A long-running planning dispute between Hackney Council and a synagogue in Stamford Hill - in which the council accused Ultra Orthodox Jewish (Charedi) witnesses of lying - has been won by the council.
The dispute was about the unauthorised synagogue at 57 Bethune Road.
The Planning Inspector was less harsh in her opinion about Charedi witnesses called to defend the dates on which building work was finished: "I do not dispute that the witnesses aimed to assist the inquiry. However, human memory can be unreliable and the oral evidence described is at odds with Council records."
However the fact that costs were awarded and the Planning Inspector described some aspects of the claim as "unreasonable" suggest that she wasn't entirely happy with the appellant's case. I'm not sure if that confirms the council's claim that Satmar Limited and Mr Y Grossberger, knew that their claims were false.
Or, as the council put it on the day, that the appeal was pursued: "in the hope that the true information regarding the extension would not come out."
The planning inspector Jean Russell said: "The appellants must have known when the extension was formed. It is used for prayer in the appeal synagogue. The appellants indicated in their response to the
Planning Contravention Notice that refurbishing works took place in the two years prior to August 2009. In my view, they acted unreasonably in pursuing the ground (d) appeals for the extension."
She also pointed out that they had "called three witnesses to give oral evidence on the history of the extension (amongst other matters)" adding "I conclude that unreasonable behaviour, as described in C03/09, has been demonstrated. The Council incurred wasted expense, prior to and during the
inquiry, in countering the appeals on ground (d) insofar as they related to the
alleged extension. A partial award of costs is justified."
I haven't had a chance to read the decision properly but will tackle it again later. Rabbi Abraham Pinter commented on planning issues like these last month here and here. The question is whether the decision will dissuade Charedi developers from building or changing use of buildings without seeking planning permission.
The technicalities of the decision are many but the practical outcome seems to be outlined in this part of the decision:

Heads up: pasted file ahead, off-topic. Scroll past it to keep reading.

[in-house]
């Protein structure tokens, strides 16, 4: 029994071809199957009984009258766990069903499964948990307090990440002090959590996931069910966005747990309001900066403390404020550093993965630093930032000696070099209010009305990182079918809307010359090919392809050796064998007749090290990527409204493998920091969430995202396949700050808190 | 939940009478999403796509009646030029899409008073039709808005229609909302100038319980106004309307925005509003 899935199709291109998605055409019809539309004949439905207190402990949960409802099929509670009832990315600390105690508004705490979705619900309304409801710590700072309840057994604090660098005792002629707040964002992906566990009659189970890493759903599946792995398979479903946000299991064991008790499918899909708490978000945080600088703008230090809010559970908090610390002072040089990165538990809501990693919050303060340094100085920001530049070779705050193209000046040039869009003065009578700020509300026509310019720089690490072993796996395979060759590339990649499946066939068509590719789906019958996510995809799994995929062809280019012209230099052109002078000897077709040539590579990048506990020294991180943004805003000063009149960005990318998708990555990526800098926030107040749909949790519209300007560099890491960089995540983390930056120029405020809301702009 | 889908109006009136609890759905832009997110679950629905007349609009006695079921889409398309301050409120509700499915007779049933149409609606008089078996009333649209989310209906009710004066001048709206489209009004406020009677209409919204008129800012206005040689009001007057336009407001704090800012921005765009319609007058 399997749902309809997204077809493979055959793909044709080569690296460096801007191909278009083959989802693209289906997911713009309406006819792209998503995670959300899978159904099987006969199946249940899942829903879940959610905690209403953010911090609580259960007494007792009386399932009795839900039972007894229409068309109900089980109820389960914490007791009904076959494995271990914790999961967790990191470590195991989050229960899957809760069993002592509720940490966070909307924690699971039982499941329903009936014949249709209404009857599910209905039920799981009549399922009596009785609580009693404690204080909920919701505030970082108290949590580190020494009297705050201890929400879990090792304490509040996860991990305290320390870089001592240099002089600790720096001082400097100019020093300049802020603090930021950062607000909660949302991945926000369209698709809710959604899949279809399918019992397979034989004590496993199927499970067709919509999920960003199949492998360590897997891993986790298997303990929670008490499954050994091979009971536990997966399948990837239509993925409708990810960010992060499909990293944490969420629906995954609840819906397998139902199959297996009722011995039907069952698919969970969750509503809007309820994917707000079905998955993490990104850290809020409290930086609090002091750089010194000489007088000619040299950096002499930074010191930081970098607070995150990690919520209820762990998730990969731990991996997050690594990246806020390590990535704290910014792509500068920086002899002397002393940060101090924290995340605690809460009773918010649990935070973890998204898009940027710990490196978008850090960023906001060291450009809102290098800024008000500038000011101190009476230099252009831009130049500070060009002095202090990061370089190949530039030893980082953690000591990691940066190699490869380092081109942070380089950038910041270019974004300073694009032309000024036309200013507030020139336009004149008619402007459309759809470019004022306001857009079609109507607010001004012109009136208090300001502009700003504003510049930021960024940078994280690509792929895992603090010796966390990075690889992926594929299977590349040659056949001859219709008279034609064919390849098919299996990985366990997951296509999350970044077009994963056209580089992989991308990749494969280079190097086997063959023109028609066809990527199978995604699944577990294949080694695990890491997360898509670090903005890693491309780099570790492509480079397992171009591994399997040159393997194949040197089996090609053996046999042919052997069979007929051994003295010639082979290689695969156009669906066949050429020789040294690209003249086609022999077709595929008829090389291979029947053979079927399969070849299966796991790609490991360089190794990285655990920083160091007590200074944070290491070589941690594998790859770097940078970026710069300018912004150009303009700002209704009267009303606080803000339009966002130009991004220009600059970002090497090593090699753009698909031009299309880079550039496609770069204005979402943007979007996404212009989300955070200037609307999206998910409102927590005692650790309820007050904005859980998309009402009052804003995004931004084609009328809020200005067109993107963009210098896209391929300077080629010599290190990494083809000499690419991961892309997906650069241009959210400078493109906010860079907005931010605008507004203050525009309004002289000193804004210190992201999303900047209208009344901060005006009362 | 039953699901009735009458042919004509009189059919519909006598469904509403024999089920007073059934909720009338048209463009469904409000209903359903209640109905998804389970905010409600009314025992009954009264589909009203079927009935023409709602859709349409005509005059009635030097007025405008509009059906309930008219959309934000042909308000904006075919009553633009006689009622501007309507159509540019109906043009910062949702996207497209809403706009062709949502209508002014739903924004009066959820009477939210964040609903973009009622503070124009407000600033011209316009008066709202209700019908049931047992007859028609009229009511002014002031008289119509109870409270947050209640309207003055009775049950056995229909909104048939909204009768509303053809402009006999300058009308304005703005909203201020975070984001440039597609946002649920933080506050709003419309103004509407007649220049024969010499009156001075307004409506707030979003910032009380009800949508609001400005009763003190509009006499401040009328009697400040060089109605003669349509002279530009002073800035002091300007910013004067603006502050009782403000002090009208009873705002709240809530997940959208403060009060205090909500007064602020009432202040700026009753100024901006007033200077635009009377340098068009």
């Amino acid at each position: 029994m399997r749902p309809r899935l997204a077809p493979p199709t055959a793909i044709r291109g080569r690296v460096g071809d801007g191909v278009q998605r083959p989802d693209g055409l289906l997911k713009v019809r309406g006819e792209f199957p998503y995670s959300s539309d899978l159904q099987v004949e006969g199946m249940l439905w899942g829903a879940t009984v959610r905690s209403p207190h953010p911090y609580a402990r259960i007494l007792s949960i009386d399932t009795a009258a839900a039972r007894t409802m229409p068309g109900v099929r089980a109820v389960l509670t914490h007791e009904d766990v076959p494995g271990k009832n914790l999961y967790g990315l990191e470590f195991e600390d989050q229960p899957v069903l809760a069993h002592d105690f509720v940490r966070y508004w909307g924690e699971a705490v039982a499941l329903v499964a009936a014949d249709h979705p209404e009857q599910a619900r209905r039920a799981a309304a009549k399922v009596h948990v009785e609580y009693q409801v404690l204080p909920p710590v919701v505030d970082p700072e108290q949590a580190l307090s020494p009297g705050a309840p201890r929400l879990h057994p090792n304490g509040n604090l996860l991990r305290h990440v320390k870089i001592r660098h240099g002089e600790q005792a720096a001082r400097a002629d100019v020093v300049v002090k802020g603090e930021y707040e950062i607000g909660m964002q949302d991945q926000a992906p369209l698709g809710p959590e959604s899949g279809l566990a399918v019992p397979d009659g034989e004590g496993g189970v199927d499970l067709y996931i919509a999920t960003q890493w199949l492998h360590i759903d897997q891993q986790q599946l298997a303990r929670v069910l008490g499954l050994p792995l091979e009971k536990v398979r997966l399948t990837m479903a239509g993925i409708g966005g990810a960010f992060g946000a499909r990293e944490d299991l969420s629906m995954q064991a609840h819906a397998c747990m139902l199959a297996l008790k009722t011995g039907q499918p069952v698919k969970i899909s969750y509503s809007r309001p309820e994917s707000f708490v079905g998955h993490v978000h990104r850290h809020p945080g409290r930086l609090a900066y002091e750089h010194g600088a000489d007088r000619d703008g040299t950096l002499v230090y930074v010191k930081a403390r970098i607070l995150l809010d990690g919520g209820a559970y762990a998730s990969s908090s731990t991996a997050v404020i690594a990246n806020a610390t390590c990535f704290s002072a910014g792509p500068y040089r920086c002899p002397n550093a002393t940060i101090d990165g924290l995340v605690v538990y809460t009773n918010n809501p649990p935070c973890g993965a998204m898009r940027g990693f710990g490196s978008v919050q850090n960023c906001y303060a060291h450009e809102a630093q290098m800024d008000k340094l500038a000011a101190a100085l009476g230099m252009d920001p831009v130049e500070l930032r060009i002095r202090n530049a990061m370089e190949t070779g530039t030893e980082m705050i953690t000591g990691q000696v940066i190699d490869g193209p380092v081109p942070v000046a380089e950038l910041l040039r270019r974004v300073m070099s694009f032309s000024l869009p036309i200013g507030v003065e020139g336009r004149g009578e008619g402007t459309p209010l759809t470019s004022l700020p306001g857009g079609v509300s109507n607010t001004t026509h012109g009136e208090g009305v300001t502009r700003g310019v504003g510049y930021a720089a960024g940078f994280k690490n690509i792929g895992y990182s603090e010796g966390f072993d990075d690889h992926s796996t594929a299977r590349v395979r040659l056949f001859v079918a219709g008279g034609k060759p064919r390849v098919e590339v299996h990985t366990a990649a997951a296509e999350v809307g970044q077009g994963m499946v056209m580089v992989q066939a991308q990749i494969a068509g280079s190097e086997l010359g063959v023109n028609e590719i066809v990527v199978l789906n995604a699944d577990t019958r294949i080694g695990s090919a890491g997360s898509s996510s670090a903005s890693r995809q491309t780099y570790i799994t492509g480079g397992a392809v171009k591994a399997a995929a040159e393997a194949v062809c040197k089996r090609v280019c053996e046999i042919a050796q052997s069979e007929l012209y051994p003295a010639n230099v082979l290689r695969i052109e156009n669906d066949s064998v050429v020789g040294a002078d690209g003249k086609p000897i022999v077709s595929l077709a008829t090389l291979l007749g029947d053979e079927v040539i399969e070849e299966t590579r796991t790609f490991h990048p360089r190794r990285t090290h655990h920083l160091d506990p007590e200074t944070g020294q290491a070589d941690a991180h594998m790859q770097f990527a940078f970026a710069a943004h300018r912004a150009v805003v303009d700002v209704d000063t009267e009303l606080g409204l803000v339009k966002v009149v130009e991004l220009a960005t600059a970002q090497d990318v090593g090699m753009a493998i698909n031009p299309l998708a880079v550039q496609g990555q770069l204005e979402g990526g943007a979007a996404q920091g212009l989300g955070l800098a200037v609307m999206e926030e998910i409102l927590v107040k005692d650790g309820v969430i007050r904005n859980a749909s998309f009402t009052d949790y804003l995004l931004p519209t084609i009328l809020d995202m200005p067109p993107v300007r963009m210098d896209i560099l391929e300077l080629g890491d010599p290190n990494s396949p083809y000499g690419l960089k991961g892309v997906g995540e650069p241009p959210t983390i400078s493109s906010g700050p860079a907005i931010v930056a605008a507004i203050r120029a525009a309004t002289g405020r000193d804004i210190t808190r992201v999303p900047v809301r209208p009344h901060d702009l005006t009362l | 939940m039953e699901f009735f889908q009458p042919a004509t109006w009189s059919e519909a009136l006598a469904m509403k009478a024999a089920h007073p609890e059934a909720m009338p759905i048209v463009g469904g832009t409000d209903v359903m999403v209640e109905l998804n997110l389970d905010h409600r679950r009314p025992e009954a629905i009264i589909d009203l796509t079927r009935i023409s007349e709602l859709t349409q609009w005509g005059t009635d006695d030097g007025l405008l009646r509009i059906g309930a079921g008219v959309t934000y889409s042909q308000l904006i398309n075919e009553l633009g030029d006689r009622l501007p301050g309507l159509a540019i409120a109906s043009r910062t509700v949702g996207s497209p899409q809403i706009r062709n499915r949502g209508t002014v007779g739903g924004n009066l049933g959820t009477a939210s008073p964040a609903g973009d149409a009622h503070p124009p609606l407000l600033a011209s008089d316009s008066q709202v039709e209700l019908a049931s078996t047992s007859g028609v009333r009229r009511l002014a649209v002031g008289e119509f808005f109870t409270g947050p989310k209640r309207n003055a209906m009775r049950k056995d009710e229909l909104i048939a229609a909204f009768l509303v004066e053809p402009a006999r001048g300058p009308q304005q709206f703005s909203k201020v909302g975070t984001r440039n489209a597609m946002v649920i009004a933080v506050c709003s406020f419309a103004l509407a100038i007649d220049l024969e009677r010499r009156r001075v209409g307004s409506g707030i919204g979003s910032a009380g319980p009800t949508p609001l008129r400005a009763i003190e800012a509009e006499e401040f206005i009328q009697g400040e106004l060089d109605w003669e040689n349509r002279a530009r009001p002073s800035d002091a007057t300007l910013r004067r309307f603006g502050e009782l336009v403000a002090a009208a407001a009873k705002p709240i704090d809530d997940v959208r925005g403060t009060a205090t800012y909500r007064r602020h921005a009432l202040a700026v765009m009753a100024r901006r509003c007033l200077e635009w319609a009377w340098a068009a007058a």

• Remove the unauthorised rear extension and restore the rear of the
property to its condition before the unauthorised development took place;
• Cease the use of the property as a synagogue with ancillary facilities, and
remove all equipment, partitions and walls which facilitated the
unauthorised use from the site; and
• Remove all waste, materials, equipment and debris created and make
good all damage resulting from compliance with this notice so as to
restore the property to its condition before the unauthorised development
But I will check this through with the council next week.
One thing I did see that may be of interest to the "demand vs need" argument addressed by Cllr Ned Mulready and later by Rabbi Pinter was mentioned, although again I'm not totally sure how it relates to the debate.
The Planning Inspector said: "I was impressed by the number of local residents who signed petitions, wrote letters and attended both days of the inquiry in support of the development.
"They described the importance of the synagogue to their community and for their individual spiritual needs. However, I can only deduce from this evidence that there is a demand rather than a clear need for a synagogue at this site.
She also said: "The Council has provided a list of 42 local synagogues that are deemed to be active by the Union of Orthodox Hebrew Congregations. The appellants put it to the inquiry that few of these synagogues are purpose-built, most are small and their total capacity is less than 3000. They cannot meet the needs of a population of 22,000 people and they are often full."
"I also heard that different synagogues serve different sects with their own traditions and customs.
"However, it is unclear if the list of synagogues correlates to the same area covered by the community directory. The population figures in any event may include people who do not maintain religious practice. I have seen limited other evidence, such as lists of planning applications, to demonstrate or quantify a need for more synagogues; It has neither been shown whether any shortage of places of worship is ‘across the board’, related to the area within walking distance of the site and/or related to the appellants’ sect.6 I visited no.57 during morning prayers on a weekday and it was not being used to capacity."